# Intensity in a Double-Slit problem?

• Newtime
In summary, the conversation discusses the confusion over solving a problem related to an old exam. The equation I = I0cos^2(phi) is given and the goal is to double the intensity. It is determined that positive interference occurs at y = m*lamba*L/d, and the intensities add up to 2*I_0. It is later discovered that the correct answer is y = m*lamba*L/d divided by 4, and this is confirmed by plotting the intensity function. The initial confusion is resolved with the help of the correct equation.
Newtime
I've been looking over an old exam for one of my classes, and cannot decipher the train of thought used in solving (or method used) the problem on the last page:

http://people.physics.tamu.edu/kochar/FE/FE_Fall05_1.pdf

Specifically, for the first part, what is going on...? Firstly, I have the equation that I = I0cos^2(phi). So if I want the intensity doubled then I end up with cos^2(phi) = 2, which isn't possible? Clearly I am thinking about this in the entirely wrong way and could use some help, thanks in advance.

I think it means just where there is positive interference. Which would be approximately y = m*lamba*L/d. m=1,2,3...

The intensities add up, so if you get intensity I_0 from one beam and the same from another beam you get 2*I_0 at the point where there is maximum constructive interference.

Nevermind, I figured it out.

kcdodd said:
I think it means just where there is positive interference. Which would be approximately y = m*lamba*L/d. m=1,2,3...

That was my first thought, but turns out it was in correct. The answer happens to be what you posted above for m=1 but all divided by 4 since the intensity equals the sum of the individual intensities and the point one fourth of the way from the center point of the interference pattern to the center point of the first bright spot - the formula you gave. if you plot the intensity function, this becomes quite clear. but thank you for your reply.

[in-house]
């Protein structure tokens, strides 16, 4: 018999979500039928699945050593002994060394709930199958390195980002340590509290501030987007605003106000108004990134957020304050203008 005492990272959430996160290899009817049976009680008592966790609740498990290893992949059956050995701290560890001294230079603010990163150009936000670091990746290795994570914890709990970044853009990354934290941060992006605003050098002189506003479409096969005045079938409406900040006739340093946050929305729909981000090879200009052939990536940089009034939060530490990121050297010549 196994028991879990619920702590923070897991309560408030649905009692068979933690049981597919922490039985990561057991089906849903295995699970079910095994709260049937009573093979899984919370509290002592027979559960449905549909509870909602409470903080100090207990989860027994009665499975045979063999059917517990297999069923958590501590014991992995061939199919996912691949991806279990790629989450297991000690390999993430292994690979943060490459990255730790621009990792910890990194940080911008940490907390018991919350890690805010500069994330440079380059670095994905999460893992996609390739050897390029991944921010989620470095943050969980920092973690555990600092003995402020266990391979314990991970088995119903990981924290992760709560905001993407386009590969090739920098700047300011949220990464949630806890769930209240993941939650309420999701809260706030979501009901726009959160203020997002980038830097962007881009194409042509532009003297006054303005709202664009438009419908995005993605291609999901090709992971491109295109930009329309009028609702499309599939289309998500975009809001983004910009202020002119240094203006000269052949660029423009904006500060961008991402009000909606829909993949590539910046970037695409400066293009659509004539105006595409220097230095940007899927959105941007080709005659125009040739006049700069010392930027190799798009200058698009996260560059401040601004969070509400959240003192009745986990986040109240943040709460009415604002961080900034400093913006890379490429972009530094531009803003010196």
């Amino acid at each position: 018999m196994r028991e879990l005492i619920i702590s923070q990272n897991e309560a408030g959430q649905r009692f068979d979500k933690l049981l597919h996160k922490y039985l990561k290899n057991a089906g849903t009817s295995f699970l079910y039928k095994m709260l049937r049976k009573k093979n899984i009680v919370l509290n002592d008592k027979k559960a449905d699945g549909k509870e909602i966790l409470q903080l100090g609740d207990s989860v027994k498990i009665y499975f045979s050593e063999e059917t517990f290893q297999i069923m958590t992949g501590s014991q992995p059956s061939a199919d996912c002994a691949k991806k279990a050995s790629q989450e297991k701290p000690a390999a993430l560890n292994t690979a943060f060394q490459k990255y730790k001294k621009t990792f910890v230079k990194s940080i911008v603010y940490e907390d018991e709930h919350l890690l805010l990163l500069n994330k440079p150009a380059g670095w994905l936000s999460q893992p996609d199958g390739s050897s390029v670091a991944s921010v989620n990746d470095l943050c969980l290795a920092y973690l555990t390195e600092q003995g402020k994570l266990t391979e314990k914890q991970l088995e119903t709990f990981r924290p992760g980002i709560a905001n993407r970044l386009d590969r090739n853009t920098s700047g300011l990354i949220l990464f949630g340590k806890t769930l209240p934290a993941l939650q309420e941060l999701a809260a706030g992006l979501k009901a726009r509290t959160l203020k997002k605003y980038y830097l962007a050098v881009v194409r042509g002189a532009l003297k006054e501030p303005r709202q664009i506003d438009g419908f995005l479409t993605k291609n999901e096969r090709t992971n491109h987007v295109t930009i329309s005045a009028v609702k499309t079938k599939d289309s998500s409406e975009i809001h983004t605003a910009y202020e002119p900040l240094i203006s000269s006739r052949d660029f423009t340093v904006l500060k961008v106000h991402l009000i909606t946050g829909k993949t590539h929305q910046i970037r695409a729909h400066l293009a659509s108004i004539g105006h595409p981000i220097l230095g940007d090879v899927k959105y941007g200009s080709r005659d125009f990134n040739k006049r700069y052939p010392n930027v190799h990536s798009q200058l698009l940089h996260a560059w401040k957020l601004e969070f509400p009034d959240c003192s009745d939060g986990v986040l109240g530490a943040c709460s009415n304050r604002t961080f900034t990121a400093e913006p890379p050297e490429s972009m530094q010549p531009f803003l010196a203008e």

## What is intensity in a Double-Slit problem?

Intensity in a Double-Slit problem refers to the amount of light or energy per unit area that is passing through the slits. It is a measure of the brightness or strength of the light waves.

## How is intensity related to the double-slit experiment?

In the double-slit experiment, light waves passing through two parallel slits interfere with each other, creating a pattern of bright and dark bands on a screen. The intensity of the light at each point on the screen is determined by the constructive or destructive interference of the waves.

## What factors affect the intensity in a Double-Slit problem?

The intensity in a Double-Slit problem is affected by the wavelength of the light, the distance between the slits, and the distance between the slits and the screen. It can also be affected by the properties of the material used for the slits and the screen.

## Why is intensity important in the double-slit experiment?

Intensity is important in the double-slit experiment because it helps us understand the nature of light as a wave and how it behaves when interacting with objects. It also allows us to make predictions and calculations about the interference patterns that will form on the screen.

## How is intensity measured in a Double-Slit problem?

Intensity is typically measured in units of power per unit area, such as watts per square meter. In the double-slit experiment, it can be calculated by measuring the brightness of the light at different points on the screen and using the equation for intensity: I = P/A, where I is intensity, P is power, and A is area.

Replies
2
Views
3K
Replies
3
Views
2K
Replies
17
Views
4K
Replies
9
Views
5K
Replies
5
Views
3K
Replies
7
Views
2K
Replies
4
Views
2K
Replies
105
Views
5K
Replies
8
Views
2K
Replies
5
Views
1K